A member of the public has emailed Auckland's mayor asking "what the council will do" about rough sleepers outside the city's central library.

But a library manager says there have been no issues with streeties sleeping outside the CBD building, and the library welcomes anyone through its doors.

In an email to Mayor Phil Goff, sent to the Herald, the man said he had seen "15 streeties sleeping with their heads against the library wall, thus blocking the pavement - including immediately next to the staff entrance".

The man said a number of staff were "apprehensively approaching the staff entrance - and several female staffers elected to linger so that they would enter the staff door in a group".

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"I regularly walk past the library and there are always some streeties either sleeping or generally lingering. This makes it very unpleasant for ratepayers.

"Please advise what the council will do with this [sic]."

However, central library team leader Rhi Munro said the homeless were part of the library's user group, just like anyone else in the community.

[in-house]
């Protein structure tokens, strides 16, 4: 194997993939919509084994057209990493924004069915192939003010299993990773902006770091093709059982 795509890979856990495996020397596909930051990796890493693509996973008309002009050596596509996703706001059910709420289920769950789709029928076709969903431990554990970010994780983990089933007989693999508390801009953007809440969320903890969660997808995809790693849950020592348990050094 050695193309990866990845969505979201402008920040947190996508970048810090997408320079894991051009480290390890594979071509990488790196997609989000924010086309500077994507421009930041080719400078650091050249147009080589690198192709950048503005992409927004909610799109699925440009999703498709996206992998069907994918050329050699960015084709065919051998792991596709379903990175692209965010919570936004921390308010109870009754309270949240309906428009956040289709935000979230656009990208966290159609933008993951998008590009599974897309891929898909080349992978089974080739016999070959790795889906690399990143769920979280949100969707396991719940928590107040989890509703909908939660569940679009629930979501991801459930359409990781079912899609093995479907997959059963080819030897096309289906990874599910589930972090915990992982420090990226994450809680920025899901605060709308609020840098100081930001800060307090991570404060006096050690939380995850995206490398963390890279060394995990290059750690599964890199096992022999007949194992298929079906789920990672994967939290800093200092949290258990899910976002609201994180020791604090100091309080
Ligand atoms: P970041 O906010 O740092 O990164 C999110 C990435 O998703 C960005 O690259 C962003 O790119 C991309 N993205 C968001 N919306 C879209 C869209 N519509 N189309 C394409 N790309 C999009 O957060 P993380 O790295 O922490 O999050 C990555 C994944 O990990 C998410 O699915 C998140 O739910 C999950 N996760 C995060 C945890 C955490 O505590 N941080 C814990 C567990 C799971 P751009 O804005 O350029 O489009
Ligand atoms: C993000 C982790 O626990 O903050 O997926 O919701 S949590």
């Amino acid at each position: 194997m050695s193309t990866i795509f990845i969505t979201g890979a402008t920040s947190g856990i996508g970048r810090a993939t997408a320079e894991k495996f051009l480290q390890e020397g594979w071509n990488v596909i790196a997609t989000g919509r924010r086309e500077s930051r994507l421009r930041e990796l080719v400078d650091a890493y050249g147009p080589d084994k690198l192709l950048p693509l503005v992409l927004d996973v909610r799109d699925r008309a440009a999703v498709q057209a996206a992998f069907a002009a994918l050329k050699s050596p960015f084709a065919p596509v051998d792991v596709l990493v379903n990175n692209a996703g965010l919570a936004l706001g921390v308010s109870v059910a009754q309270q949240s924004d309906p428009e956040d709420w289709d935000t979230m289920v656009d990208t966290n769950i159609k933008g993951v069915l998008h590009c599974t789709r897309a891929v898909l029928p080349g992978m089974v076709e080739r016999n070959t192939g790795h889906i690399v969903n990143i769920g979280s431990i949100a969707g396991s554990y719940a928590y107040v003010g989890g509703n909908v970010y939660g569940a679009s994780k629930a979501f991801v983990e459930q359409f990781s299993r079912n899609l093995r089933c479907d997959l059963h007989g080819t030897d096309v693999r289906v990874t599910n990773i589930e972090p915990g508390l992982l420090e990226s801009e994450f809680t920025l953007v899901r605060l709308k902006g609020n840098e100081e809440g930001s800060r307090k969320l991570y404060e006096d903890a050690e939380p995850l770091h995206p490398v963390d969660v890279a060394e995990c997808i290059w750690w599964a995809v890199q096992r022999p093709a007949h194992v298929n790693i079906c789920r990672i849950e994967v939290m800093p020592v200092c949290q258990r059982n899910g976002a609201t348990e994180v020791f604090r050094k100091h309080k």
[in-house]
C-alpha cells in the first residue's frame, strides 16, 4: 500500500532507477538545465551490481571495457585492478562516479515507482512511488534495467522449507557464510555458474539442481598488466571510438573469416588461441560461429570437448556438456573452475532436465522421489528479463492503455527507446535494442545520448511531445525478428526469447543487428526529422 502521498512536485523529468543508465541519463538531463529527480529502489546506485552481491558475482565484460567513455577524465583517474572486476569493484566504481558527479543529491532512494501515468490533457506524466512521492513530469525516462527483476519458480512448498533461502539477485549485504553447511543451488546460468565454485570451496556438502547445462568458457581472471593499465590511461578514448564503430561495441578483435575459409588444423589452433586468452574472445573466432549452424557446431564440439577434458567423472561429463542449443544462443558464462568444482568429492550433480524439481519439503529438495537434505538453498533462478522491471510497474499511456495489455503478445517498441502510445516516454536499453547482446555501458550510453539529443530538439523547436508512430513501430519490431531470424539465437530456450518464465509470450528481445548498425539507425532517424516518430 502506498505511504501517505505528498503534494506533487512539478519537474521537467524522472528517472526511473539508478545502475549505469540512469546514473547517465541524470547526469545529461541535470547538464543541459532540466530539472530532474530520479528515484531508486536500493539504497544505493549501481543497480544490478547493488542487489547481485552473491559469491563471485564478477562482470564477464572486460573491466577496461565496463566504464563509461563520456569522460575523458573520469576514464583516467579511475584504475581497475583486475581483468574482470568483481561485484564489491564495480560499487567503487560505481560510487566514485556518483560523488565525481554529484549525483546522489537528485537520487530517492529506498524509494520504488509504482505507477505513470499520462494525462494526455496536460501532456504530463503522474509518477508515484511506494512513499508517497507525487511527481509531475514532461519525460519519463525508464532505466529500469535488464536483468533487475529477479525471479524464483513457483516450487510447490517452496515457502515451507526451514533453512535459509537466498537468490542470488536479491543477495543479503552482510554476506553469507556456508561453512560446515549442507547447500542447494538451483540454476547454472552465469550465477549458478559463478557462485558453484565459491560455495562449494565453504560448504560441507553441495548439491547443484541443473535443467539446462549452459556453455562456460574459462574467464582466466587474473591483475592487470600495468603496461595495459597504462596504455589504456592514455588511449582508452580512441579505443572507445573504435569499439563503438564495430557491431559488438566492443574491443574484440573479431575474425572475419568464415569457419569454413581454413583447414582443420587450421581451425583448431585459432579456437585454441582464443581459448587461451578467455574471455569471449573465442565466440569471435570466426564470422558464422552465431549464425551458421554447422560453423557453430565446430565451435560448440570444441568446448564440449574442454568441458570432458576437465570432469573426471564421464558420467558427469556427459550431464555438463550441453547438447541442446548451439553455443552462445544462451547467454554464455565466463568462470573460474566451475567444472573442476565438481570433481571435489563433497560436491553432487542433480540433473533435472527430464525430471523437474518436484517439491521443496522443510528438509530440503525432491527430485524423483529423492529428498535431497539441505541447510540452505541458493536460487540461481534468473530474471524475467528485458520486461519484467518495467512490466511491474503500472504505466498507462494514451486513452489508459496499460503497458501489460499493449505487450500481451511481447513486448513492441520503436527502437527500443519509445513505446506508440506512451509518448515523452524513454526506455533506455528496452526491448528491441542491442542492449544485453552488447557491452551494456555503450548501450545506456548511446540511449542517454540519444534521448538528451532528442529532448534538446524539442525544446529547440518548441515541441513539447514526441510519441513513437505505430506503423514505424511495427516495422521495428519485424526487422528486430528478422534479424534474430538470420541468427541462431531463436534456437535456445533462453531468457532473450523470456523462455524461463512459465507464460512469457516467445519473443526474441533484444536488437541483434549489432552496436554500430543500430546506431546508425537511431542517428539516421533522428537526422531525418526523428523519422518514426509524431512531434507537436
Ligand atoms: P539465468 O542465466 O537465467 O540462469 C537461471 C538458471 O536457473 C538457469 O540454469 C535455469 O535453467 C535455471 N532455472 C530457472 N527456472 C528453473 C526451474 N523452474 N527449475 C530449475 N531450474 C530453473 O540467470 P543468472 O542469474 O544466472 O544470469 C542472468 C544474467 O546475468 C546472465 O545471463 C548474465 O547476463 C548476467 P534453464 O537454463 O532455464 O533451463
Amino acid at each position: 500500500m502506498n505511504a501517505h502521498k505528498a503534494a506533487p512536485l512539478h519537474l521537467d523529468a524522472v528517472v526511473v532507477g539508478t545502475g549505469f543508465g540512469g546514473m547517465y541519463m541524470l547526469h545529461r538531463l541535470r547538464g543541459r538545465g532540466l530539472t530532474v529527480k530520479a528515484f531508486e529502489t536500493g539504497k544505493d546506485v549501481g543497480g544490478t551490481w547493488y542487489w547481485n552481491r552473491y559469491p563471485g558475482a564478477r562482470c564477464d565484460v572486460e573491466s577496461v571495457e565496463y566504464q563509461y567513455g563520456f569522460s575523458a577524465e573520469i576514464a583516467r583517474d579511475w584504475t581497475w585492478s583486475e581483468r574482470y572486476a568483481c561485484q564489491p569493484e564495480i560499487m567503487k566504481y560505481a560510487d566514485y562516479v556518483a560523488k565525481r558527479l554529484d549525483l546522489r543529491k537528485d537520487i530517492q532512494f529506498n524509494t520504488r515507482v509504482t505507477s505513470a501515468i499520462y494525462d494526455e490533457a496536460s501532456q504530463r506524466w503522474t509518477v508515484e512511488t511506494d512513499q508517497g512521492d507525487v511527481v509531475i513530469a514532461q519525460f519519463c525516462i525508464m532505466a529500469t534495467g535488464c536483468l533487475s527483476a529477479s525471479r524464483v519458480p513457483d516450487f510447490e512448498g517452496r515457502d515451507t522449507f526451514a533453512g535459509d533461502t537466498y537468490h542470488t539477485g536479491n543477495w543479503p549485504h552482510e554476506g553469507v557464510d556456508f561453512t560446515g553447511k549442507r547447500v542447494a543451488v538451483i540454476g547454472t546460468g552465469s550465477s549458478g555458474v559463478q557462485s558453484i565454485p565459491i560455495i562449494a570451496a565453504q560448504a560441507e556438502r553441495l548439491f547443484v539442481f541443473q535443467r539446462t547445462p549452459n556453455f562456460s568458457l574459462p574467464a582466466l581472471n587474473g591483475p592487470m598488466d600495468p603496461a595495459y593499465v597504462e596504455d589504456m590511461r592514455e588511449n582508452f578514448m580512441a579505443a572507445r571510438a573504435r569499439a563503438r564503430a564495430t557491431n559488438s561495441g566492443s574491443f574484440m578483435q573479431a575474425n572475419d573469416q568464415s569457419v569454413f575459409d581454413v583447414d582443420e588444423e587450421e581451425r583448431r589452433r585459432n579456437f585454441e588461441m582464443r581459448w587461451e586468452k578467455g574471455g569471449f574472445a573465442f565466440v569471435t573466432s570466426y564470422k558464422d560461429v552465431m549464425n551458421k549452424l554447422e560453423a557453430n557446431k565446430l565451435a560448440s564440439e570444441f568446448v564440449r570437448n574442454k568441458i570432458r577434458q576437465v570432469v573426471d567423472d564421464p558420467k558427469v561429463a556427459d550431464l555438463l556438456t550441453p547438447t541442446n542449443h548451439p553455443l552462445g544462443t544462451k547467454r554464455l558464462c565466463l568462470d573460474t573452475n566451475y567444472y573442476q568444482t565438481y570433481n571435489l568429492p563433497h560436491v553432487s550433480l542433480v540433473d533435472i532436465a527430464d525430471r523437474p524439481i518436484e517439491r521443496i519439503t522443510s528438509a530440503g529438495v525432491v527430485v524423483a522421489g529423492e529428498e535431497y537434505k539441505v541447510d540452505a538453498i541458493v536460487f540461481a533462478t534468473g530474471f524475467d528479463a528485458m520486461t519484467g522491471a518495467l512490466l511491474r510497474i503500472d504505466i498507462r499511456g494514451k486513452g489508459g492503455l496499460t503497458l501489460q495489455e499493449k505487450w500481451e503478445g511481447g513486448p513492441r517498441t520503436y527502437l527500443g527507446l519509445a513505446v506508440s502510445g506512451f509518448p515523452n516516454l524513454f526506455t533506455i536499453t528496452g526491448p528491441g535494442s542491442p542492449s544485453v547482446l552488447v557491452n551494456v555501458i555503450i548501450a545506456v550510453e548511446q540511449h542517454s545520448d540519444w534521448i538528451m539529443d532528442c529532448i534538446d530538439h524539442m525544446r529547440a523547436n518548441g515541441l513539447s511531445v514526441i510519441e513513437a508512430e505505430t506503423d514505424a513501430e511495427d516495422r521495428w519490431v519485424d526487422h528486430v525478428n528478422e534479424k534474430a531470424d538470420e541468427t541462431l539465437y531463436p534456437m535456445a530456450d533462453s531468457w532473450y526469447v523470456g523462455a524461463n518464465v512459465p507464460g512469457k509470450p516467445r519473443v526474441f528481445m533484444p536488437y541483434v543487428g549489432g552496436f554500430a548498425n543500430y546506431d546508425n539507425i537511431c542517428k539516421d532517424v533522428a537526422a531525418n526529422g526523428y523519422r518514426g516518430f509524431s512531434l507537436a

Sometimes there were streeties hanging around the staff entrance of the building, but Munro said he was not aware of any incidents where staff felt uncomfortable.

"We haven't had any internal complaints from staff that we have issue with this," he said.

Munro added that security guards were present when staff opened the building in the morning, and were available to move people on if need be.

During opening hours, the Central City Library offered a reading programme for the homeless with help from City Mission.

"The library is a public space and we welcome everyone through our doors. We treat everyone equally and they are part of our community."

A similar message was sent at a Library and Information Association of New Zealand (LIANZ) conference in Christchurch last September.

Librarians were encouraged to help house homeless people during the day, a prospect which caused concern for at least one librarian at the time, who asked the Herald not to be named.

However LIANZ executive director Joanna Matthew said libraries had to adapt and work with communities to meet their information needs.

Where a community had a significant number of homeless people there was an obligation to develop services for that portion of the community.